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The Lions of Lucerne Book Review
Title: The Lions of Lucerne
Author: Brad Thor
Published: 2002, Pocket Star Books
No. of Pages: 593
Cover Price: $9.99 US
Brad Thor’s debut novel, The Lions of Lucerne, is a fast-paced thriller introducing the rouge ex-navy seal/secret service agent, Scot Harvath, who is not only good looking (probably looks just like the author), but super-strong, super-smart, super-human, and able to get himself out of any difficult situation. Most readers welcome this kind of character as he represents the fact that good guys can actually win. Harvath will remind readers of Mitch Rapp, Vince Flynn’s CIA hero, where although the scenarios are barely believable and plausible, it’s still exciting when it’s happening in the books.
The story begins in Utah’s Park City, where Harvath is in charge of the pre-trip detail of a ski trip taken by the widowed President of the United States and his daughter, whom he wants to spend some quality time with. During the trip, the president is kidnapped and dozens of federal agents are killed. The bad guys, who become known to the reader, and eventually the main characters as the story unfolds, sabotage Harvath’s credibility, and he is under the gun to be fired and face murder charges. Of course he is innocent, and travels to several places to find the perpetrators, clear himself, and rescue the president. During the process, he’s shot at on a regular basis, and for some reason fails to evade the villains, since they find him wherever he ends up. Before working for the secret service, he was an athlete and while on several ski and snowboard teams, traveled the world. So when he goes to Switzerland, he calls on an old friend to help him hide and solve the case. His old friend puts him in touch with a Swiss federal agent (beautiful, smart, and female, of course), and together they try to avoid death while working to expose the evil perpetrators.
There is enough suspense to prevent a reader from putting the book down, but the author adds enough of his own understated humor to keep it not only enjoyable, but light enough to continue reading and feeling good at the same time. When Harvath visits Utah, Washington, and Switzerland, it seems that Thor has researched the areas, so the location information rings true to those who are familiar. Personally, having grown up in Utah, I found that the Park City and Midway parts of the book were right on; with Thor’s good writing, it is possible to imagine the area without having been there, so it stands to reason that the other areas are probably accurate.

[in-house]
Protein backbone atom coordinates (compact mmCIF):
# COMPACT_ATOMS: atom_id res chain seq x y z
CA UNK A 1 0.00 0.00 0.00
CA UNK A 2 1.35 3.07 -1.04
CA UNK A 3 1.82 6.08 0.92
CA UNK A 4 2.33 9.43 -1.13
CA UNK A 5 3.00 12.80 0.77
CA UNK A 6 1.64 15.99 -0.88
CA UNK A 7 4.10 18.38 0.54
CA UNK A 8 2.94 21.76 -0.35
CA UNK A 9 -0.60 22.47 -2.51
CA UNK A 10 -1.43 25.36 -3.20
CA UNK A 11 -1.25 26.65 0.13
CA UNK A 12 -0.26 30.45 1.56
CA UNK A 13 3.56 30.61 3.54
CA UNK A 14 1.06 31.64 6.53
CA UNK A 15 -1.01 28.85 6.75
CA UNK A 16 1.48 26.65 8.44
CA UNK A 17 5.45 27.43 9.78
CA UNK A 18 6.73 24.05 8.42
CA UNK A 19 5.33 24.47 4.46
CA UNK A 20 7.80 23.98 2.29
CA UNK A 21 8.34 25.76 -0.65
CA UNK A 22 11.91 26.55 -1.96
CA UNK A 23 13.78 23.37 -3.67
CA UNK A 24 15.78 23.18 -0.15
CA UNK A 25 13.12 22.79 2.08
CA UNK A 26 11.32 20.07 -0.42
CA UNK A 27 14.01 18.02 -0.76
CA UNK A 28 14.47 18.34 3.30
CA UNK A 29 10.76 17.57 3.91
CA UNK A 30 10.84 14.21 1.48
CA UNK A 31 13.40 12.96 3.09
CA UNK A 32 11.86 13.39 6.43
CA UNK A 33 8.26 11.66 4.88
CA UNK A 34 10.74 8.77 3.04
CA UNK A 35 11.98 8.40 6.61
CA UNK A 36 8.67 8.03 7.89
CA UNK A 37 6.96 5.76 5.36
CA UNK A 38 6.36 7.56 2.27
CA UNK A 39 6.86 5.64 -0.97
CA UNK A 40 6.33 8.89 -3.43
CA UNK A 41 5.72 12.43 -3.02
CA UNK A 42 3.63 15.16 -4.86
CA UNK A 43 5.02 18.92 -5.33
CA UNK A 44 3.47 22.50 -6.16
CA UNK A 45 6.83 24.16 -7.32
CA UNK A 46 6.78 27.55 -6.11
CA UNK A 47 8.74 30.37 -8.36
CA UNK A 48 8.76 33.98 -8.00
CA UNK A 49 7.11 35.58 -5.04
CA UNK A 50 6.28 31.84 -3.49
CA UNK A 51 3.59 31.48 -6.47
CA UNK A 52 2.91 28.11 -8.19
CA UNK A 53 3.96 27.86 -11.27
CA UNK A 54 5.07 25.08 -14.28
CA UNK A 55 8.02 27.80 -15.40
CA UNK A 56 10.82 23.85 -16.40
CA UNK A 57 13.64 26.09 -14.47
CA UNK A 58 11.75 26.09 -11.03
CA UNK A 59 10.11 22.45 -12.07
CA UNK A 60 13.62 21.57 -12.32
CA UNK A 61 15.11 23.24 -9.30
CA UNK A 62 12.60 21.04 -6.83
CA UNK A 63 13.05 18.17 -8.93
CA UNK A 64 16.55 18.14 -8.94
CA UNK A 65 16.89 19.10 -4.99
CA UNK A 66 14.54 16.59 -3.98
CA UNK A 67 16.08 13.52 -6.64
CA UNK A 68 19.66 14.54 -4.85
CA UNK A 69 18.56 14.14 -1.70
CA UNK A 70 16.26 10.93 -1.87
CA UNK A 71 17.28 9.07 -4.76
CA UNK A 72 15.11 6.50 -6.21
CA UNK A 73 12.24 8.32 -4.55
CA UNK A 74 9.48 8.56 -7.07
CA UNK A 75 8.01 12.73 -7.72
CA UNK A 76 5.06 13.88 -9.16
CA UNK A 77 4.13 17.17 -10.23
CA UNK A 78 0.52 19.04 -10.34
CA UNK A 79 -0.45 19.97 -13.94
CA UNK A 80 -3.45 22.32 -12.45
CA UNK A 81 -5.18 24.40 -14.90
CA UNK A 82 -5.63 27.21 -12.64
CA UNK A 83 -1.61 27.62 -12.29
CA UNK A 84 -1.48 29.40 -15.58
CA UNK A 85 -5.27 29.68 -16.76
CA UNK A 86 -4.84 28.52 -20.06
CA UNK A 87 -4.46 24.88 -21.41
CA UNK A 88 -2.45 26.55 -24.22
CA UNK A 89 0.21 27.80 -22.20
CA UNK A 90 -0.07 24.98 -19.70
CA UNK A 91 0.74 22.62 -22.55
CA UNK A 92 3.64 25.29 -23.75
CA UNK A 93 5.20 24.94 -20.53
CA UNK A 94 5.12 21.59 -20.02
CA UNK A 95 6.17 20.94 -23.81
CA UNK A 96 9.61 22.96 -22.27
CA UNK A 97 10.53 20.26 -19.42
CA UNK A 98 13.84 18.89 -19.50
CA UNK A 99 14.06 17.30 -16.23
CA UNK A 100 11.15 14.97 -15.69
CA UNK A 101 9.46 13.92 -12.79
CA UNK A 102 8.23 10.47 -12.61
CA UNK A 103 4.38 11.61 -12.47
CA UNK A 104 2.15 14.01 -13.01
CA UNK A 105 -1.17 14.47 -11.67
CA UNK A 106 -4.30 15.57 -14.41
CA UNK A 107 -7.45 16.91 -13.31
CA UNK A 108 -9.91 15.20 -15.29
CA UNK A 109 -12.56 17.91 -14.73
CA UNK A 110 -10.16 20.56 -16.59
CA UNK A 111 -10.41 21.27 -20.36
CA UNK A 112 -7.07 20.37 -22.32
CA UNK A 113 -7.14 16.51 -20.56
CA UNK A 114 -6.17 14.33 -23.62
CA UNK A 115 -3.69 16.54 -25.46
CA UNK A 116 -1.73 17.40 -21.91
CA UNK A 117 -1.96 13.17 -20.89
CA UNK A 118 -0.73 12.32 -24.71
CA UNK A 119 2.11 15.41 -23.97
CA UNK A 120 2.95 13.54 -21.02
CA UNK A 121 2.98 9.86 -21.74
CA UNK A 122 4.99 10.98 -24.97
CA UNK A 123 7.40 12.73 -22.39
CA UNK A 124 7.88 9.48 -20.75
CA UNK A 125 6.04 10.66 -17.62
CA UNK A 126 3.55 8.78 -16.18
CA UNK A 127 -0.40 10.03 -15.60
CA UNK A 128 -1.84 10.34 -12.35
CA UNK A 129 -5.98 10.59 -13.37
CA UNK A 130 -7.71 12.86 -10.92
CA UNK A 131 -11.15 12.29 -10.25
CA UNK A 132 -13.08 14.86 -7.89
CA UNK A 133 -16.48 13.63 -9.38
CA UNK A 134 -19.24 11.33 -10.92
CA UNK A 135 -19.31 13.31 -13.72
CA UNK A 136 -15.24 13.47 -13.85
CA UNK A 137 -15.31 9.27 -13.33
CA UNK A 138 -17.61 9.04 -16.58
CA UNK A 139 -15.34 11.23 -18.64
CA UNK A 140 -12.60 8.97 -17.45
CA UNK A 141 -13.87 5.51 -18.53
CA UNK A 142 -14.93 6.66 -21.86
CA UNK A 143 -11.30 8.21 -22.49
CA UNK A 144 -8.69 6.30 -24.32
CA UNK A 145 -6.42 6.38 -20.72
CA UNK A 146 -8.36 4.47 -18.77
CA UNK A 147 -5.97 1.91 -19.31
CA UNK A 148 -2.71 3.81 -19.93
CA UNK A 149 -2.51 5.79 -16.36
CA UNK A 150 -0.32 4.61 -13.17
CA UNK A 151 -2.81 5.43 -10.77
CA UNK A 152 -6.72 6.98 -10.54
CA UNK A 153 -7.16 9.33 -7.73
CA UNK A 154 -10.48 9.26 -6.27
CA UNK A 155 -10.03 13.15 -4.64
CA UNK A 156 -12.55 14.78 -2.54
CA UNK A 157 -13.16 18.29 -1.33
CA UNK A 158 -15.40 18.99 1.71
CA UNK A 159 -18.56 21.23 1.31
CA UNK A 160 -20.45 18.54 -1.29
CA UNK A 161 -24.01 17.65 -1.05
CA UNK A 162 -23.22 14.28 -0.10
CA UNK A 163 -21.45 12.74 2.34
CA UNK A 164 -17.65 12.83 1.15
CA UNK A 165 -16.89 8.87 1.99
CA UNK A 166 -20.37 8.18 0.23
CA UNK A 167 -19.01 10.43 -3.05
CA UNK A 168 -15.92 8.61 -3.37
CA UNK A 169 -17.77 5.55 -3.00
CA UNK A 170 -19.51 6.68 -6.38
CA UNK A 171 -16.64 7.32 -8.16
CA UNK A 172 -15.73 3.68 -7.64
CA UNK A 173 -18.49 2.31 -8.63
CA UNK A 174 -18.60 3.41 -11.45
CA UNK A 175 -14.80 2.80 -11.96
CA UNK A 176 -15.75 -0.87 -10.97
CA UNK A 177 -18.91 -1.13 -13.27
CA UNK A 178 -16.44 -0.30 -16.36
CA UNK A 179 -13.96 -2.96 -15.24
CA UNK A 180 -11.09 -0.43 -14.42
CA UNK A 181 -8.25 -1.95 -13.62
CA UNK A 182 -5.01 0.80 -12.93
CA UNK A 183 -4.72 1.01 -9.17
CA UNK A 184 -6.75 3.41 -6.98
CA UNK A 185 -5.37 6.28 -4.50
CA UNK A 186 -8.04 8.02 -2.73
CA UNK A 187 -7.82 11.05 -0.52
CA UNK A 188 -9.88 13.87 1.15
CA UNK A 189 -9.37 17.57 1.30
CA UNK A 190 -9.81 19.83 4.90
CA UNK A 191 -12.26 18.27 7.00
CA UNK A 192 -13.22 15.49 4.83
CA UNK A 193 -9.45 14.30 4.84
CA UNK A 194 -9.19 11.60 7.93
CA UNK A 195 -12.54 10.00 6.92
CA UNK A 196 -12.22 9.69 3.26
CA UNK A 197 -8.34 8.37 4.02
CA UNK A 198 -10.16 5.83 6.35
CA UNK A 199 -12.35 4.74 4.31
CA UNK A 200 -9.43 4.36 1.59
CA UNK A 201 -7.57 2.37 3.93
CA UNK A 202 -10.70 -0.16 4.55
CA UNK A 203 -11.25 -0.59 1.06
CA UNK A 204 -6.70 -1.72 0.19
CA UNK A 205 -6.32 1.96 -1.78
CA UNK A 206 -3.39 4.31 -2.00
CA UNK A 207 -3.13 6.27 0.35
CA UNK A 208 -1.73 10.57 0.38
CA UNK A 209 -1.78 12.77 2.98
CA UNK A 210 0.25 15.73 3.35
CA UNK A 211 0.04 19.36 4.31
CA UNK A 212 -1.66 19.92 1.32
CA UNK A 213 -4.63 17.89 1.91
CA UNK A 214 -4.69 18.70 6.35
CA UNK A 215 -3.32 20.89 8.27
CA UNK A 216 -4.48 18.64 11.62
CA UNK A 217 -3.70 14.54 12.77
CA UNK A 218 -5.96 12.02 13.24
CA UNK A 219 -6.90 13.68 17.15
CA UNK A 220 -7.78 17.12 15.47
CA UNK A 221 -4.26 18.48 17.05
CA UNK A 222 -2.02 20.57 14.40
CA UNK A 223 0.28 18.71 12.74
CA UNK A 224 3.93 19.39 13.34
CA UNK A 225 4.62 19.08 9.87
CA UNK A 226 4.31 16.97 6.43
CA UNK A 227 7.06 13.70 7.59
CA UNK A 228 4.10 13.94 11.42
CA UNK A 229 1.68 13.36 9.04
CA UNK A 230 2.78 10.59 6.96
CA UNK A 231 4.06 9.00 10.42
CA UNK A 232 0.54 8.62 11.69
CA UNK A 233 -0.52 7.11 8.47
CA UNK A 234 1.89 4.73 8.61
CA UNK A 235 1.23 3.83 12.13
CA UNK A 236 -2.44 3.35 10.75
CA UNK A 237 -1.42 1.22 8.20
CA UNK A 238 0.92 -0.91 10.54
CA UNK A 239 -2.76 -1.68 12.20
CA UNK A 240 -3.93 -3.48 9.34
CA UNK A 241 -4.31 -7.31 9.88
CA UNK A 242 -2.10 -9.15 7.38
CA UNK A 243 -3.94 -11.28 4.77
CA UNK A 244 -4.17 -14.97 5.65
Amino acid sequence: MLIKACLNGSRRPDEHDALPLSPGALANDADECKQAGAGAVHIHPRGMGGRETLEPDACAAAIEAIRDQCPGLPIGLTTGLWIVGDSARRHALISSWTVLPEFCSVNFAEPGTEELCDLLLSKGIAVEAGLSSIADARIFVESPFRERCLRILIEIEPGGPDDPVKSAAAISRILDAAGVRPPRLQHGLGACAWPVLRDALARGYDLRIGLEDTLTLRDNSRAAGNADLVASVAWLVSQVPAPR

However, there is one place where Thor has not done his research, and has relied on hearsay and rumors which are obviously not from a legitimate source, and from some misguided propoganda. He presents Utah mainstream Mormons as dim-witted blind followers of some kind of cult where the only thing important is to not offend the other members and appear devout. One couple, who will later be murdered by the bad guys, is attending their “almost five-hour Sunday Services” (Mormon Sunday services are 3-hour blocks, not almost 5) and, “Mary, ever the devout follower, listened intently as the bishop spoke about the role of a good Mormon wife and reminded his flock that it was only through a husband’s proclamation that a wife would be accepted into the Celestial Kingdom.” Shame on you, Mr. Thor, for not checking out the facts on the religion that plays a key role in setting up the scene that helps the bad guys and shapes the story. The bishop is usually not the speaker (his role is totally different from a preacher who prepares weekly sermons) during Sunday services – speakers are generally chosen from members of the LDS wards or stakes - and on the rare occasion that he is, he has a talk prepared on one of many subjects like faith, charity, and honesty. The subject discussed in the book, which is extremely skewed as far as Mormon Doctrine is concerned, is most-likely not a subject preached about at a regular weekly meeting. Thor has obviously gotten mainstream Mormonism confused with a polygamist cult.
Because most of the book is well-written and exciting, it’s easy to forgive Mr. Thor for his deceptive and misleading claims of Mormon beliefs. I’ve found that the majority of mainstream fiction is based on fictional characters in settings that are real, and most fiction authors do extensive research before writing so that their books are believable. Most of us who are reading the Lions of Lucerne will probably believe the parts that we are unfamiliar with. Unfortunately, I will from now on have doubts on the credibility of Mr. Thor’s “facts,” but that will not prevent me from reading his entire series of novels, since they are, well – in a word - thrilling.
If you are looking for a good series and want a fast-paced fun novel, I highly recommend The Lions of Lucerne Like me, you will probably have trouble putting it down and will be immediately ready for the next installment of Scot Harvath.
This book was purchased with my own funds and no promotion was solicited from the author or publisher.
This book may be purchased at Amazon: The Lions of Lucerne
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